• Presented by: Bill McMordie, Principal, Saratoga Project Management, Inc., and John Onderdonk, Mosaic Associates, DPC will give an update on Phases 1 – 4, and the district wide upgrades that have started with the Legacy Project.
    • Discussing phases 1 – 4 (of 8) but represents about 60% of the whole project.
    • Details are on the linked slides – additional notes below

Questions/Comments on Presentation

  • NL – how much of the work that has been completed or awarded has been given to union jobs
    • Answer – that has never been tracked. He thinks some are straight union and some are hybrid and others are non.

Discussion: Consent Agenda

  • CW – clarifies that Tony will be NYSSBA delegate on behalf of the board
  • Passes unanimously 8-0

Public Comment Period #2

  • Carmela Frias – not here
  • Beth Arthur – (Kate Fitzpatrick reading on behalf of Beth who had to bring the baby home): in support of additional SROs. Says she is at risk of having her name slandered by speaking at the meeting. New reality of an educator – has to visualize how to protect her students in the event of an active shooter. The district where she teaches has recently added SROs. Is sickened that her children don’t have the same thing. And wants no more politicking but instead to take a common sense approach. 
  • Jennifer Taylor – things have been reactive. The board has discussed how motions have to be phrased. Board has agreed to wait for NYSIR report before anything will take any measures. Means parents have to wait months. NYSIR is looking to minimize liabilities however how can that mindset be the driving force between safety making decisions. Contradiction because they have chosen to wait when there are more officers ready and waiting to help. Says that principals have expressed there is a benefit in SROs. Are you being proactive? 
  • Kris DuBuque – In BSPa school district (his home district) he has/had 4 students – they have been exposed to SROs since elementary school. Officer Becker is a great part of that communication. SSCSD is blessed by having the sheriffs dept and the SSPD. (Notetaker’s comment: Kris is still claiming that he is a member of Temple Sinai, when that is no longer accurate). 
  • Charlie Samuels – Concerned about proposal to add 6 more SROs. Concerned about a possible $450,000 additional cost. Quotes a variety of research. Multiple reputable sources reaching similar conclusions may feel good but data shows that they don’t actually help. Feelings are not data and are not facts.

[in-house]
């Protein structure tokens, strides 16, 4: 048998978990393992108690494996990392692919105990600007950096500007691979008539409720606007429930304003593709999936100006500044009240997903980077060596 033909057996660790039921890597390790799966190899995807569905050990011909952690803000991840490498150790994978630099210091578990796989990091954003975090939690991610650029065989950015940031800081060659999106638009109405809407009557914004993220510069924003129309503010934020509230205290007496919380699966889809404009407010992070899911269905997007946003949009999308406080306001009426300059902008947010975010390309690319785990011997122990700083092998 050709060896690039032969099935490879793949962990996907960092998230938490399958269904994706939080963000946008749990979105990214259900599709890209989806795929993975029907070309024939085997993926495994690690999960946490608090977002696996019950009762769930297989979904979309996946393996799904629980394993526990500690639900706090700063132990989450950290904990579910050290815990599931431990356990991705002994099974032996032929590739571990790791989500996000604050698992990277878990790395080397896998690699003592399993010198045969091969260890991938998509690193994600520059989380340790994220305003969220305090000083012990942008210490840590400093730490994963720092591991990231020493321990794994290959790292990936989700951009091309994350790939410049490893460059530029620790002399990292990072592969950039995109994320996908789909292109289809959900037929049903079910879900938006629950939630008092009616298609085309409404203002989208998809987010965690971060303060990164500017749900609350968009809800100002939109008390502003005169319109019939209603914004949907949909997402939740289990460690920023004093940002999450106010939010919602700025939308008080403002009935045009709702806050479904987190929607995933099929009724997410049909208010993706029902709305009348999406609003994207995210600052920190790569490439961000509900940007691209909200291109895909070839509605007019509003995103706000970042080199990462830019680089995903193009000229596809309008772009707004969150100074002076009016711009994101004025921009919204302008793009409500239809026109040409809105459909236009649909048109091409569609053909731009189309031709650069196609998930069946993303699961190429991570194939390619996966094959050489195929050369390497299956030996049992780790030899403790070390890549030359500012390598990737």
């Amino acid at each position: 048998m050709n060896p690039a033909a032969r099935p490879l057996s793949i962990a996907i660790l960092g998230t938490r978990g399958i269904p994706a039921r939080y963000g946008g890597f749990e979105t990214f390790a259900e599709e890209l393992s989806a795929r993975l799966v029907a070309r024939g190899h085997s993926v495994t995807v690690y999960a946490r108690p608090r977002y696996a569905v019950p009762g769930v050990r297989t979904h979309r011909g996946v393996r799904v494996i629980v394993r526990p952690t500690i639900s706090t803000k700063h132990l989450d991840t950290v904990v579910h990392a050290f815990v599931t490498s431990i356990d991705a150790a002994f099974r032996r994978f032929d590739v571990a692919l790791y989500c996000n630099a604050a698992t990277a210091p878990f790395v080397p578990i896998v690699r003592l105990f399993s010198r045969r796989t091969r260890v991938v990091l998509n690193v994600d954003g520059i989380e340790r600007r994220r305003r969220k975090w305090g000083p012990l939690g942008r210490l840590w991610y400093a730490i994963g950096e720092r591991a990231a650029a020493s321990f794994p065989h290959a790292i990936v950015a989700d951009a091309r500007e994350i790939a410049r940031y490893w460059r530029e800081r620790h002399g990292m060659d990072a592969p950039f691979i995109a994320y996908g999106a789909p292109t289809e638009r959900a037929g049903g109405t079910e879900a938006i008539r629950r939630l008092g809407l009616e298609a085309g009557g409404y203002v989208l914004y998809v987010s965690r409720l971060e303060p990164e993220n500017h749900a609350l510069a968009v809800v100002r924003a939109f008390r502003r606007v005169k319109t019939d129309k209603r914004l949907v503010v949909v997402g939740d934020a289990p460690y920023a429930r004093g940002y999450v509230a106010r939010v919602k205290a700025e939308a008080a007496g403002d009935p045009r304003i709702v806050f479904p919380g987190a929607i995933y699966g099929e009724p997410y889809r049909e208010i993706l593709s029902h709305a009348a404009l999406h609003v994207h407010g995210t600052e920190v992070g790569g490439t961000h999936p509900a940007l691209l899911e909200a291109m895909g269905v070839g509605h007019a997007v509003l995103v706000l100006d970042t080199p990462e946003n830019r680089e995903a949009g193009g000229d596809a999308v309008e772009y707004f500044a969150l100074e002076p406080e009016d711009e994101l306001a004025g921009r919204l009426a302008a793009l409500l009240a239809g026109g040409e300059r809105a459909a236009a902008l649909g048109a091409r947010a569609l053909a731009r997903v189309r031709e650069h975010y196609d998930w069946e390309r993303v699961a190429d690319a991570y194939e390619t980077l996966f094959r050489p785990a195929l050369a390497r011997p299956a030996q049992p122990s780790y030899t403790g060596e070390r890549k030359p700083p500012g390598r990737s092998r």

• Jessica Todtenhagen – Supports SROs in elementary schools. Ask board members to listen and talk together. Notes that NYSIR reports won’t come out until the winter. Asks if they will survey teachers about whether they want SROs. Wants them to be transparent and answer questions and speak with parents and staff.
  • Hannah Hurley – Resident of the city. Concerned that SSPD is currently under investigation for civil rights violations. From experience it is hard to get the AG to pay attention and they are paying attention. There are other indications that SSPD are not meeting higher standards. Also one of the only local PDs that is NOT accredited from NYS. It notes effectiveness and professionality. The Sheriff’s office got this accreditation 30 years ago. Before allowing more police presence in our schools we need to know that they are meeting the highest standards. Also wonders how students feel in the presence of guns – she doesn’t feel comfortable.
  • Mark Crockett – SROs – idea that we are less safe with officers is a lie and the data is perverted. Stop vilifying the police. Stop telling minority students they are victims. Calling a police department racist is racist. SROs are a deterrent. They also add a valuable resource to the building. Nearly 1000 district members have signed a petition to have more SROs. Accuses board of wasting time